Walk - Sidmouth to Seaton

10.3 miles (16.6 km)

Sidmouth Seaton

Challenging - Severe to strenuous

Walking through the East Devon Area of Outstanding Natural Beauty is impressive at any time of year and in any weather conditions. There are some especially beautiful stretches here and so the many steep ascents and descents are certainly well worth the effort. Allow time to rest at intervals and take in the spectacular sights, including the spring and summertime butterflies enjoying the masses of wild flowers on top of the red cliffs at Branscombe, the extraordinary change in geology around Beer and keep a look out for the occasional peregrine.

Leave the red cliffs of Sidmouth as you set off along this rugged section of the Jurassic Coast World Heritage Site, crossing 200 million year old rocks. The red Triassic earth gives way to striking white chalk around Beer before you arrive at the mouth of the River Axe and the rich red cliffs of the village of Seaton.

There are a range of wonderful places to lay your head near the Coast Path for a well-earned sleep. From large and luxurious hotels, to small and personable B&B's, as well as self-catering options and campsites. The businesses that support the Path, where you've chosen to visit, are listed here.

Belmont House

2 minutes walk from the beach & South West Coast Path, offering Adult Only accommodation in 5 comfortable, ensuite rooms. Pubs, cafes and restaurants 1 minute walk away for breakfast and evening meal.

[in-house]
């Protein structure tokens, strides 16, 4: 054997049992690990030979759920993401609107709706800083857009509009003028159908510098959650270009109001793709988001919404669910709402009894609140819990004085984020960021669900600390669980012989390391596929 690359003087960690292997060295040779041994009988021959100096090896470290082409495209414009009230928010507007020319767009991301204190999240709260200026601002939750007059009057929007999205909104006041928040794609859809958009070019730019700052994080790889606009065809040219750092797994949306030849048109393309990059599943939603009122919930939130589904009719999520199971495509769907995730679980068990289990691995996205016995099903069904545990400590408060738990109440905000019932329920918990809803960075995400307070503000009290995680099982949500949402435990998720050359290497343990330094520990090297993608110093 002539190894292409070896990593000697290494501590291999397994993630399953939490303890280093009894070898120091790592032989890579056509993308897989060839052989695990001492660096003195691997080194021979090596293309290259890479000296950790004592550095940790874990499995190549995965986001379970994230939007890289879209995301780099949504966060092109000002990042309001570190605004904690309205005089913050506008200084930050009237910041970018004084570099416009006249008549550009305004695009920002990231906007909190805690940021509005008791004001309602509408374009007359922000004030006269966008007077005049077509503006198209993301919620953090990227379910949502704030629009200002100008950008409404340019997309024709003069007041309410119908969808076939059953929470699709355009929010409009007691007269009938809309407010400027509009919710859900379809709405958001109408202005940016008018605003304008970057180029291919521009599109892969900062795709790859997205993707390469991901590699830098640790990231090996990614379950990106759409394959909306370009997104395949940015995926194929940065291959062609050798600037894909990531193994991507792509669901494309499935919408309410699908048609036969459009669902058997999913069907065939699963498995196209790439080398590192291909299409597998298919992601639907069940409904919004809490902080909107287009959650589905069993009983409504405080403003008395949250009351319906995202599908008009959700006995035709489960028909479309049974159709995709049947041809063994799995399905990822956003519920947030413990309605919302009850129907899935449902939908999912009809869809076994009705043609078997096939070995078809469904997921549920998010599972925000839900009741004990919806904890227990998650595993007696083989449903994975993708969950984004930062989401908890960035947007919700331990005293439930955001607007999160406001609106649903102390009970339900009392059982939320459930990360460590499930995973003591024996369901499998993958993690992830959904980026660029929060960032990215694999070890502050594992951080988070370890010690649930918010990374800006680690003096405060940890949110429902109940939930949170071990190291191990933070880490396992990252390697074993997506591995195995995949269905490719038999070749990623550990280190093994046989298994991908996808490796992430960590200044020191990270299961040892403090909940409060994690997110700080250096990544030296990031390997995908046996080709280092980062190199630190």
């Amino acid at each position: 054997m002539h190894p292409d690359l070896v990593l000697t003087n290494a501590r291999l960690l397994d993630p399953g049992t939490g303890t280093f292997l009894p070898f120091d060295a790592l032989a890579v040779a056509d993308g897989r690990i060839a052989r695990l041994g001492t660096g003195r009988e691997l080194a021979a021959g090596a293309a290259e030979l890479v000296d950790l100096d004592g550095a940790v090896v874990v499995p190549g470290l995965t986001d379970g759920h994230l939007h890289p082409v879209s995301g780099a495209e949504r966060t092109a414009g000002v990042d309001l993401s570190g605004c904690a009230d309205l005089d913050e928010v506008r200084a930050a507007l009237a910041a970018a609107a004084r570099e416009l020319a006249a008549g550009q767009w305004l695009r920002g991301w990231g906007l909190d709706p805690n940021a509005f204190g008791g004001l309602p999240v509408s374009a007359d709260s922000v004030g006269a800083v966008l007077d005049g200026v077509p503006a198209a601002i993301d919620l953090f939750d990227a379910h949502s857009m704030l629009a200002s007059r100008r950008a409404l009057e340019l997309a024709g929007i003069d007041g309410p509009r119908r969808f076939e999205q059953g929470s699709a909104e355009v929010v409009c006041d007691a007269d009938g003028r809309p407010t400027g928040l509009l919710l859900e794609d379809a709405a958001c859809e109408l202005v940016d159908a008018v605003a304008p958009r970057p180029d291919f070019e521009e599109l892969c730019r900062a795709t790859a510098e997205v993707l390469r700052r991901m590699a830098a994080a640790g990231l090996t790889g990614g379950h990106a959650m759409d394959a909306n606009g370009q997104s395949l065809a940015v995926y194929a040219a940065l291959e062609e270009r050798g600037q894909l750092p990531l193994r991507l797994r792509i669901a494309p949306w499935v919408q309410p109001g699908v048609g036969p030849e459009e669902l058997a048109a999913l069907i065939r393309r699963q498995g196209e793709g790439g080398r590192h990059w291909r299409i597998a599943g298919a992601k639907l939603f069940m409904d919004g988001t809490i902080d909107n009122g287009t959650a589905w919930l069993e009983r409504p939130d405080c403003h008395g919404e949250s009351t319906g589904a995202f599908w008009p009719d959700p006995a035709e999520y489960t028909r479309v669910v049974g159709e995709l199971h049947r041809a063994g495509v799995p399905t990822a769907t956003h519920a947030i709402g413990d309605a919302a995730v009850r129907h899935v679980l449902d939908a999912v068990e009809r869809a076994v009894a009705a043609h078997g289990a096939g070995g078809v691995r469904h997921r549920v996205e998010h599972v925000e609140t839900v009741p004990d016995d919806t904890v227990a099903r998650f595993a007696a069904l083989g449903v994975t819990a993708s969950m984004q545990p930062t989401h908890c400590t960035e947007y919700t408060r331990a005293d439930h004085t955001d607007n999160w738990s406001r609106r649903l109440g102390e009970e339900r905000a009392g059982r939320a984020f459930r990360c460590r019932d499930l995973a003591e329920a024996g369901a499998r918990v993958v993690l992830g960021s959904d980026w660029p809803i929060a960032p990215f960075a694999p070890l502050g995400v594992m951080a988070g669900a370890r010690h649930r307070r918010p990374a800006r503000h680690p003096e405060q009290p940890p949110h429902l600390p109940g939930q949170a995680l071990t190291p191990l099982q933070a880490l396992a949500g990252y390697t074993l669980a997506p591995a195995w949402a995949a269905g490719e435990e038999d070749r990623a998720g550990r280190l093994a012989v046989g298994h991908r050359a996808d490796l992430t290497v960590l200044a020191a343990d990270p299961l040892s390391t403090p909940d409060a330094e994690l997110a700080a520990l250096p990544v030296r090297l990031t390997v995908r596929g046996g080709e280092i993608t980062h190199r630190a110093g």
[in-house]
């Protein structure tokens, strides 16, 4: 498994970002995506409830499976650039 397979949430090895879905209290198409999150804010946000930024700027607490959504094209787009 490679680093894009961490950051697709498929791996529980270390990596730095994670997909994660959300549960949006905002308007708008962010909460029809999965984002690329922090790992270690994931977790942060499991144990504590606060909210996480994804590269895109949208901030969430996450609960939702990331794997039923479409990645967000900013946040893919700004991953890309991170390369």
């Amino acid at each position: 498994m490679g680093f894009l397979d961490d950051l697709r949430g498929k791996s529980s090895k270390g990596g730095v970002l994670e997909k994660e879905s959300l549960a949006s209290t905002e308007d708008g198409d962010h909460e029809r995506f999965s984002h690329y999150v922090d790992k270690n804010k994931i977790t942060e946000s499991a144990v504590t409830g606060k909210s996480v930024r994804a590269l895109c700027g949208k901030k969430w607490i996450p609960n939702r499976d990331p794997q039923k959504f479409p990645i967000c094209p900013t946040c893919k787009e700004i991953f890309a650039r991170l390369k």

Holyford Farm Cottages

A variety of accommodation options at this stunning Grade 2 listed property, in a beautiful remote setting near the village of Colyford, less than 1.5 miles to the Coast Path at Seaton.

Coombe View Campsite

Come and stay with us in the heart of the beautiful green East Devon countryside. Just one mile from the unspoilt coastal village of Branscombe.

Higher Wiscombe, near Beer

3 dog friendly cottages, all bedrooms ensuite, two sleep 6, one sleeps 20, very luxurious and very eco, just inland from the South West Coast Path.

You'll be spoilt for choice for where to eat and drink along the Path. With lots of local seasonal food on offer, fresh from the farm, field and waters. Try our local ales, ciders, wines and spirits, increasing in variety by the year, as you sit in a cosy pub, fine dining restaurant or chilled café on the beach. The businesses that support the Path, where you've chosen to visit, are listed here.
What is on your list of things to do when you visit the Path? From walking companies, to help you tailor your visit, with itineraries and experts to enhance your visit, to baggage transfer companies and visitor attractions there are lots to people and places to help you decide what you'd like to do. The businesses that support the Path, where you've chosen to visit, are listed here.

The Donkey Sanctuary, Sidmouth

Animal Rescue Centre with chance to visit the donkeys and the award winning Kitchen restaurant. Close to Weston Beach and the Path.

Seaton Tramway